Obesity: Diagnosis and Management

by Charles Vega, MD

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    00:01 Obesity is considered a public health crisis in the United States and for good reasons.

    00:07 So, today, we’re going to be discussing a little bit about the epidemiology of obesity as well as its definitions.

    00:13 And then we’ll move quickly into the best dietary for obesity which is always a very controversial subject.

    00:20 And there have been some new innovations, new medications are available for the treatment of obesity and the application of bariatric surgery has absolutely exploded in the United States over the past five years.

    00:31 So, we’ll be talking about some of the pluses and minuses of those treatments as well.

    00:38 So, just to start with a little bit of epidemiology.

    00:41 Currently, over one-third of US adults are obese.

    00:44 And after remaining steady for a number of years, about seven years, that percentage increased in the last measurement period between 2011 and 2014.

    00:55 17% of children and adolescents have obesity.

    00:59 That level increased a lot between 2000 and 2010 and has since leveled off a bit.

    01:06 But one thing we do see and is very persistent is that African-Americans and Latinos have higher rates of obesity compared with white Americans.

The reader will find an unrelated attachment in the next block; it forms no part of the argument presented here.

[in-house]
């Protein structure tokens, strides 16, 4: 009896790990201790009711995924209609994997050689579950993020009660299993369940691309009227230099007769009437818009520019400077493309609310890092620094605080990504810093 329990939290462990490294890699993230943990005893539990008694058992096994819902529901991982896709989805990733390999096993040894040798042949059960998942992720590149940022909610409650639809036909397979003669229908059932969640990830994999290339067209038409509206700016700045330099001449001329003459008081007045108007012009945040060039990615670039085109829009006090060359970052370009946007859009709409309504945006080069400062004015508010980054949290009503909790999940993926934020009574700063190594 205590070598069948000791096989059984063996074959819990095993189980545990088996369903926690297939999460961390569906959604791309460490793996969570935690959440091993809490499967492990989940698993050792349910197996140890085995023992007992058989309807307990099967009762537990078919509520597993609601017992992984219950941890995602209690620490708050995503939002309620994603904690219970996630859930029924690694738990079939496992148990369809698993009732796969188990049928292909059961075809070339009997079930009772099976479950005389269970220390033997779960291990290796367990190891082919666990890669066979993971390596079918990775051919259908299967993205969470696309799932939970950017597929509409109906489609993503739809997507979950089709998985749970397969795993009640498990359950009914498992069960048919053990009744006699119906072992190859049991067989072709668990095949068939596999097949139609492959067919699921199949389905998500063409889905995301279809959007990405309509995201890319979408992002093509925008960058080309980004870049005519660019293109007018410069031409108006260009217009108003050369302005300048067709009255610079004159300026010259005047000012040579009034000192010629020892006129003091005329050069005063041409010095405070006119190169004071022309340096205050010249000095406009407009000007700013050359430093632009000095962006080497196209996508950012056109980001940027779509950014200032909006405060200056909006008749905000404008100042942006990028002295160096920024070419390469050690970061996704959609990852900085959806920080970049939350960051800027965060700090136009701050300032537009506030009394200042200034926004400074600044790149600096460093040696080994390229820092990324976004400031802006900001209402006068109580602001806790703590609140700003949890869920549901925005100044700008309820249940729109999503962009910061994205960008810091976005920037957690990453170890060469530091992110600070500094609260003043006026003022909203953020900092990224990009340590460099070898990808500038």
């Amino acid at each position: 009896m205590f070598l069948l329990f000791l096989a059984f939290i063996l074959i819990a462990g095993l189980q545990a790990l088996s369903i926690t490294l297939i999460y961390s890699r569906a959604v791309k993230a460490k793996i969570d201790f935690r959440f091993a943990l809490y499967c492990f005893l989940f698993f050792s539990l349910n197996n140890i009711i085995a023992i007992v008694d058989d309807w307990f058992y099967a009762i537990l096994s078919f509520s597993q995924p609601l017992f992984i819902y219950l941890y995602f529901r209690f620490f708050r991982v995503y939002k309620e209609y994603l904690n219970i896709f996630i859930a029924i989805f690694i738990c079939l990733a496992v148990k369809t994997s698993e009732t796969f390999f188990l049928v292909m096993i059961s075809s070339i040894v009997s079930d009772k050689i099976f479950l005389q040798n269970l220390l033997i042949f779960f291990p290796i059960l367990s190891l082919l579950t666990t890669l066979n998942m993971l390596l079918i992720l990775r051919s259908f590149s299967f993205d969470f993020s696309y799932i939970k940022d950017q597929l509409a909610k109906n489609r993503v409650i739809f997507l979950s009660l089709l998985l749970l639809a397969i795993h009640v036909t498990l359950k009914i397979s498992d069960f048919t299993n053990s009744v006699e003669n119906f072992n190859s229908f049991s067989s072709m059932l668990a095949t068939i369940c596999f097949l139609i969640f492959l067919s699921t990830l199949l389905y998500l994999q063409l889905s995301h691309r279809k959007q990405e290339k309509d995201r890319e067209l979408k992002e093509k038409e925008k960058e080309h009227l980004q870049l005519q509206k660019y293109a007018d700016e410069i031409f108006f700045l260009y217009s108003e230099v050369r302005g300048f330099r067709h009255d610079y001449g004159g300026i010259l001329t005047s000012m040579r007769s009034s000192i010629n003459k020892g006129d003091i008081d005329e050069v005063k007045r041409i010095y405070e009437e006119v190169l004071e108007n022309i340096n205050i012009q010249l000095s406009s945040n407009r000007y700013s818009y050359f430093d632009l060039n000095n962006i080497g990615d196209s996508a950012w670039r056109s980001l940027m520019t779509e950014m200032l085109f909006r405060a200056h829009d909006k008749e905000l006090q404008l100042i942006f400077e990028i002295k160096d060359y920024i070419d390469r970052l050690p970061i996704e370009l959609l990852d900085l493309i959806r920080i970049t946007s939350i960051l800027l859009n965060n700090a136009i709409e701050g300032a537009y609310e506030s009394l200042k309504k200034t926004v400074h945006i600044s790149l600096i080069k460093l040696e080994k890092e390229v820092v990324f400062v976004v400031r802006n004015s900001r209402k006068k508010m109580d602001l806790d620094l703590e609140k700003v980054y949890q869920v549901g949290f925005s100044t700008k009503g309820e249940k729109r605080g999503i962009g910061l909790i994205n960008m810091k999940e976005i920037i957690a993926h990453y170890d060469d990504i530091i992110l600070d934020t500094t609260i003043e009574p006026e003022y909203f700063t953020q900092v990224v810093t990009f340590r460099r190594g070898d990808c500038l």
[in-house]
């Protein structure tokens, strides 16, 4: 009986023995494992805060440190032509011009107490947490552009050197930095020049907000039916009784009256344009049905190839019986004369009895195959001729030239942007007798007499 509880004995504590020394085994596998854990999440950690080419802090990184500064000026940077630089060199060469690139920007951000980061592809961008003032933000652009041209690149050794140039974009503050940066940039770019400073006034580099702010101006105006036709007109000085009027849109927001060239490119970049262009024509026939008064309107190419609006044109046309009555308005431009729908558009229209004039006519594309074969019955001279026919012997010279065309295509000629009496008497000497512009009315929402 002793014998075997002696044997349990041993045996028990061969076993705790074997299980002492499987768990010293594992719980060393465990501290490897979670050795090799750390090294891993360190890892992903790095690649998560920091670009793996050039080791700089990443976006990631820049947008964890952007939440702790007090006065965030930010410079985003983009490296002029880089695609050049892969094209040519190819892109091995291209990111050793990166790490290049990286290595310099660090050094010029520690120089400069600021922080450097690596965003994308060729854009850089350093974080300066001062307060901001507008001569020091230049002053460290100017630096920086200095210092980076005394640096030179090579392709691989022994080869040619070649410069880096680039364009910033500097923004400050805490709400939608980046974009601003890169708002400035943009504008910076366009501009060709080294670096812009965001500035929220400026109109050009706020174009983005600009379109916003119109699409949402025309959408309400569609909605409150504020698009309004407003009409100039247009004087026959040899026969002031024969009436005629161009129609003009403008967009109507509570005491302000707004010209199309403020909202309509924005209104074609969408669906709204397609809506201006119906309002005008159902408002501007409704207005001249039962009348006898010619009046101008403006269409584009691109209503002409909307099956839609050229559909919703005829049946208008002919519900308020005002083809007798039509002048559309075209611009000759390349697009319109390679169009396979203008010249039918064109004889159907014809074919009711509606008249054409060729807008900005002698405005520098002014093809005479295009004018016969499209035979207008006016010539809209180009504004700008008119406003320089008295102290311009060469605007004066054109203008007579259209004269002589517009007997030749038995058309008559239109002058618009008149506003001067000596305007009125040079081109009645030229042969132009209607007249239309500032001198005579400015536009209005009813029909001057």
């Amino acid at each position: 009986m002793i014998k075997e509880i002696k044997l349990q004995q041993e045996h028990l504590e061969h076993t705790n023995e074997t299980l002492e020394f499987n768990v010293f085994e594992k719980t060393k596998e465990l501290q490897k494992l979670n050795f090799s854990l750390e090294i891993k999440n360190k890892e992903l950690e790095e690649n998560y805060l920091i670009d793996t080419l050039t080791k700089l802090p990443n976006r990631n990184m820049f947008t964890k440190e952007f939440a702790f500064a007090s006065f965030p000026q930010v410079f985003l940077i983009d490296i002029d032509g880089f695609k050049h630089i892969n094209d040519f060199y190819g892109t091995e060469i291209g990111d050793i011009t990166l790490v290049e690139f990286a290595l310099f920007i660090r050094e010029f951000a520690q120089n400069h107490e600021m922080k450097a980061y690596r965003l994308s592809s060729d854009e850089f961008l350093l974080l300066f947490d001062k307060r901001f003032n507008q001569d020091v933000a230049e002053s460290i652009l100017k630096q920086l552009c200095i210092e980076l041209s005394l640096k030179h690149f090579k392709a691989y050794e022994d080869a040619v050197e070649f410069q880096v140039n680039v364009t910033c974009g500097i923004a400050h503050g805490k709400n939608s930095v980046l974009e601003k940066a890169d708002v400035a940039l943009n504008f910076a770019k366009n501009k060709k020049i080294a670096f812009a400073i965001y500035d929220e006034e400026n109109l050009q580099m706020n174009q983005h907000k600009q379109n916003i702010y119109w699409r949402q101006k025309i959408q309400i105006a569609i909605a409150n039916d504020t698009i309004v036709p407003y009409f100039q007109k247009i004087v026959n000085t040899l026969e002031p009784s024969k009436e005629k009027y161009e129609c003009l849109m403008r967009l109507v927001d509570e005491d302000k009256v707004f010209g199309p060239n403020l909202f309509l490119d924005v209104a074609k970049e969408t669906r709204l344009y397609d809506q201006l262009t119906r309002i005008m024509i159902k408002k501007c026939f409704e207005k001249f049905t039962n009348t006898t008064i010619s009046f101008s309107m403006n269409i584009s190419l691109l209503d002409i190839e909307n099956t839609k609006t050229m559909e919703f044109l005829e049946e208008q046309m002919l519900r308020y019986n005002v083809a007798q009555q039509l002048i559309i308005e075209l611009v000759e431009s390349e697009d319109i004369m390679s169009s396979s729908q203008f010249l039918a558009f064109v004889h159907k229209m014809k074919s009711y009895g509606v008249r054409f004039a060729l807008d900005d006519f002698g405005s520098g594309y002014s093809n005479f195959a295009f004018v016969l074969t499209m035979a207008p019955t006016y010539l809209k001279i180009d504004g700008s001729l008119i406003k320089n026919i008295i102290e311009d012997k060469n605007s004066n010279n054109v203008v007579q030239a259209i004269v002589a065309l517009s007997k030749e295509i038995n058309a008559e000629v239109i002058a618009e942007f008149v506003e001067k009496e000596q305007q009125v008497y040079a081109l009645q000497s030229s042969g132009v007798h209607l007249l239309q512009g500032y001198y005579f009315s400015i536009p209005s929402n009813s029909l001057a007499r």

01:17 And so, it's worthwhile just to think about the definition of obesity a little bit.

    01:21 Underweight is less than 18.5 kg/m².

    01:25 Normal weight, 18.5 to 25.

    01:29 Overweight, 25 to 29.9.

    01:32 And then, obese is 30 kg/m² or more.

    01:35 Now, this is in itself a little bit controversial because that's applied to a general population in the United States.

    01:43 There has been a push to maybe redefine these levels, maybe lower these thresholds, particularly for people of Asian descent.

    01:54 So, that’s something to pay attention to and you may want to, depending on your practice, actually maybe change that application a little bit and those thresholds.

    02:02 What about effects of diet? I think one of the more popular diets traditionally has been a low-fat diet, which can work to reduce body weight.

    02:11 In clinical trials, the average reduction is about 5 kg.

    02:15 That’s something significant.

    02:16 Or 11 pounds.

    02:17 However, a low carbohydrate diet in systematic reviews is generally more effective than low-fat diet alone.

    02:24 So there, you can achieve an average body weight reduction of about 7 kg.

    02:31 So, there’s more of a benefit.

    02:32 And overall – and this is something that’s surprising to many patients and clinicians too.

    02:37 Dietary fat really doesn't have a large effect on weight loss.

    02:41 It’s really about carbohydrates and the concentrated calories that come in processed carbohydrates and sugar sweetened beverages.

    02:51 Those are the key targets in improving body weight.

    02:55 And I think that in counseling patients about their body weight, which I do all the time, do understand that diet is a very personal issue.

    03:03 It has emotional attachments and cultural attachments beyond just being something you do to maintain your energy and promoting whatever bodyweight you have.